Cold Gear Technology and Construction
One the hallmarks of all of Under Armour’s apparel (not just Cold Gear) is their attention to ergonomics. All of their apparel is carefully-designed to position seams at key movement points and they put extra attention on smoothing these seams on the inside of the clothing, which reduces bunching, pinching and other restrictions on mobility. This also reduces chaffing at repetitive motion points, like the groin and arm-pits.
The Cold Gear material itself is typically a combination of Poly ArmourTM (Under Armour’s patented fabric), NylourTM and Elastane, which gives it plenty of flexibility. On some Cold Gear pieces, Under Armor also uses it’s own version of a fleece, which utilizes a brushed-interior for insulation, while drawing moisture out to the outer layer where it evaporates.
My Experience with Under Armour Cold Gear
I’ve been using select Cold Gear pieces as first layers under heavier cold weather gear for about a year now. My experiences primarily have been limited to using Cold Gear as underlayment for cold weather camping, as well as some outdoor activities like pond hockey and … sigh … shoveling snow.
Over the years, I’ve tried a number of different materials as a first layer under heavier snow and cold weather gear, including the traditional cotton long-johns, some lighter-weight poly-fiber leggings, and silk leggings and under-shirts. Of the three, the silk under gear is probably what I would consider to be the “gold standard” when it comes to a good, light-weight first layer. It’s soft, breathable and does a nice job of wicking moisture — especially compared to the cotton.
However, after starting to experiment around with the Under Armour Cold Gear last year, and found that I preferred it to the silk. I’m a big fan of the Cold Gear compression gear, because its snug fit adds insulation and wicking action without adding bulk under outerwear. The Flatlock seams on the pieces are also a huge plus when it comes to comfort. There is nothing worse than having a raised seam causing discomfort or abrasions when it’s buried under three layers of outwear in 10 degree weather. That’s one itch or scratch you don’t want to have.
Another trick I found was to substitute Under Armour’s Heat Gear line as a first layer. I have tons of Compression Heat Gear laying around, and despite being designed for hot environments, it can also double as a lighter-weight layer against the skin, under heavier out-layers. This is especially useful when you are in-between temperature zones — for example in the fall or spring.
In late August, I packed a couple of pieces of the seamless Compression Heat Gear on a fishing trip to Michigan’s Upper Penisula — where overnight temps can dip into the 30s and 40s on a clear night — and I was surprised to find how nicely it worked as an underlayer beneath a heavier cotton turtle neck. Under Armour does offer an all-season line of gear, but if you already own some Heat Gear, you might experiment around with it during slightly more temperate conditions.
Putting UA Cold Gear to The Test During Cool Weather Running
Since most of my experience with Cold Gear so far has been as a primary layer during extreme cold weather “outdoorsy” activities, and not as outerwear during exercise in cooler temperatures, I decided to spring for a couple of new pieces of Cold Gear to see how they held up during my cooler-weather fall trail running.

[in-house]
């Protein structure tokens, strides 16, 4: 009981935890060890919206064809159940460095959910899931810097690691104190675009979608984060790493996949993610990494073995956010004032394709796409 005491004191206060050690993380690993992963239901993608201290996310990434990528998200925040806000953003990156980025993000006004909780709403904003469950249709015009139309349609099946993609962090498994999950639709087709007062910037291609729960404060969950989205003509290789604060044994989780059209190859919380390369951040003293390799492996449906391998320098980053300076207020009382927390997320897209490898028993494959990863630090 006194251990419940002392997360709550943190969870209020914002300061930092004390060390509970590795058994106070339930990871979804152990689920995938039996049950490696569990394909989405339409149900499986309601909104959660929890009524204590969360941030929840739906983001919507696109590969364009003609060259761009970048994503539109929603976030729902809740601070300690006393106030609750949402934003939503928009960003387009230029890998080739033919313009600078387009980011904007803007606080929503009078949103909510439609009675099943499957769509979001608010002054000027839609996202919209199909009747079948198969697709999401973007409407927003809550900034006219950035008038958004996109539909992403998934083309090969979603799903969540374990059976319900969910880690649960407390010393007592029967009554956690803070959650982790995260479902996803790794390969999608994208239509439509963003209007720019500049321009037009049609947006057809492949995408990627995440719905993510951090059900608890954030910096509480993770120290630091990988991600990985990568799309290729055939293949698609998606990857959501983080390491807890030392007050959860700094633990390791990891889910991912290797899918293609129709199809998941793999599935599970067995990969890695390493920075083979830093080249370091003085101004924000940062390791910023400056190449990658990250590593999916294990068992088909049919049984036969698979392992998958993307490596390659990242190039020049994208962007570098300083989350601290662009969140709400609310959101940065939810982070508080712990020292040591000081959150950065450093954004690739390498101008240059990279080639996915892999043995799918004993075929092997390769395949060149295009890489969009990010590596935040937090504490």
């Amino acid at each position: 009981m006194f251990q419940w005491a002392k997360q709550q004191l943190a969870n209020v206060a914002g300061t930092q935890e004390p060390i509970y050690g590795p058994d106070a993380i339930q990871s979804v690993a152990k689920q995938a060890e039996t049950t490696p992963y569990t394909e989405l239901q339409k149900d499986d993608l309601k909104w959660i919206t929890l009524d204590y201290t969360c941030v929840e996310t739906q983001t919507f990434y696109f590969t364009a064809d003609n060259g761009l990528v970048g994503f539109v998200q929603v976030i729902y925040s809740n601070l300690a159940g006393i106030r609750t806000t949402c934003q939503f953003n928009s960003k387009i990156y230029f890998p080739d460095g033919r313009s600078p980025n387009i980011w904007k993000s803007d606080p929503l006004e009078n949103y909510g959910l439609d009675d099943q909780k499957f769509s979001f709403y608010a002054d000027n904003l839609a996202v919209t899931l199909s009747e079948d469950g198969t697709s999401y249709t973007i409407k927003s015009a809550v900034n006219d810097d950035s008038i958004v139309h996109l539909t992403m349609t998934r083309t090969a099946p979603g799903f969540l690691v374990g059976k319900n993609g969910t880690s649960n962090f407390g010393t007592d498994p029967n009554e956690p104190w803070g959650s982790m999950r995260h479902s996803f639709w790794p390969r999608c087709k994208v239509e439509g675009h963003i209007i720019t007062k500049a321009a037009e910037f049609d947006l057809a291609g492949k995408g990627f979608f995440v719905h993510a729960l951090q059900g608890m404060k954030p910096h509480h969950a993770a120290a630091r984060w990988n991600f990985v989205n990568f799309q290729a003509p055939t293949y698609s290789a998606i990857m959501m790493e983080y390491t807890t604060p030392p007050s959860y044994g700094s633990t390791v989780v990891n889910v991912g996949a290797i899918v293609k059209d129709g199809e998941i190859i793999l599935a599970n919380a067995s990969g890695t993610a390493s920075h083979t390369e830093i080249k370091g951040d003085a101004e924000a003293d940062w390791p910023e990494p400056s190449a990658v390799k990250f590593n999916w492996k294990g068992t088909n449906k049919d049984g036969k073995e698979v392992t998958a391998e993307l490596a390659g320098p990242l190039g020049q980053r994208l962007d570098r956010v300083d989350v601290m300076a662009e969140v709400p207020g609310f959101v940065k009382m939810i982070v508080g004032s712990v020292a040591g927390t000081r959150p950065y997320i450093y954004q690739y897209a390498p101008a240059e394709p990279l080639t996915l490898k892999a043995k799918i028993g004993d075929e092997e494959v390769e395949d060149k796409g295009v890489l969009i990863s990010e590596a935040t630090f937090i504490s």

This will probably be the type of activity that most people would use Cold Gear for, so I tried to pick a couple of pieces that I thought would represent what most people would wear during cold weather training:
Cold Gear Underlayer
- Men’s Cold Gear Legging ($69.99)
- Mens Cold Gear Long Sleeve Compression Hoodie (59.99)
Cold Gear Outerlayer
- Mens Cold Gear Loose Inferno Jacket ($69.99)
- Mens Cold Gear Loose Inferno Pant ($59.99)
Total Cost: $244.99
This would be typical layering approach for cool temperature training, and would probably let you train comfortably down into the upper 30s without having to add additional outer layers.
A similar woman’s Cold Gear outfit would be:
Cold Gear Underlayer
- Women’s ColdGear Frosty Tight ($69.99)
- Woman’s ColdGear Tornado II Mock (59.99)
Cold Gear Outerlayer
- Woman’s ColdGear Frigid Jacket ($69.99)
- Woman’s ColdGear Frigid Pant ($59.99)
Total Cost: $244.99
During my three cool weather training sessions (average run time 30-40 minutes at a moderate pace) I recorded the following outdoor temperatures: 56 degrees, 50 degrees and 48 degrees. During two training sessions, it was clear and sunny. The third day was overcast, and felt cooler.
Here are my observations regarding each piece of clothing taken from my combined notes from the three sessions:
Cold Gear Legging:
The Cold Gear Legging is basically the cold-weather version of the UA Heat Gear compression short that I wear under my shorts during weight training and summer time running. The Heat Gear short version of this product is one of the most comfortable under-layer shorts that I’ve worn, primarily because of the flat seams and snugness, which completely does away with any pinching, chafing or bunching. The Cold Gear version of this accomplishes the same thing but in a legging. I found these to be equally as comfortable, and could see how they would make a strong first layer even under snow-pants or waders.
Cold Gear Loose Inferno Pants:
Nice, light-weight running pant that also was surprisingly warm for it’s thickness. I could actually get use to just wearing these around the house in the winter time. I like the back pocket, which is an issue with some of the Under Armour shorts (there are some that have small pockets to carry a drivers license in, however, which is nice.) I also think these would make a good outer pant for skating (either indoors or outdoors), and especially for pond hockey. The Heat Gear Inferno Pants would probably be slightly too warm to wear to the gym for indoor training, so I’d opt instead for Heat Gear long pant.
Cold Gear Long Sleave Compression Hoodie: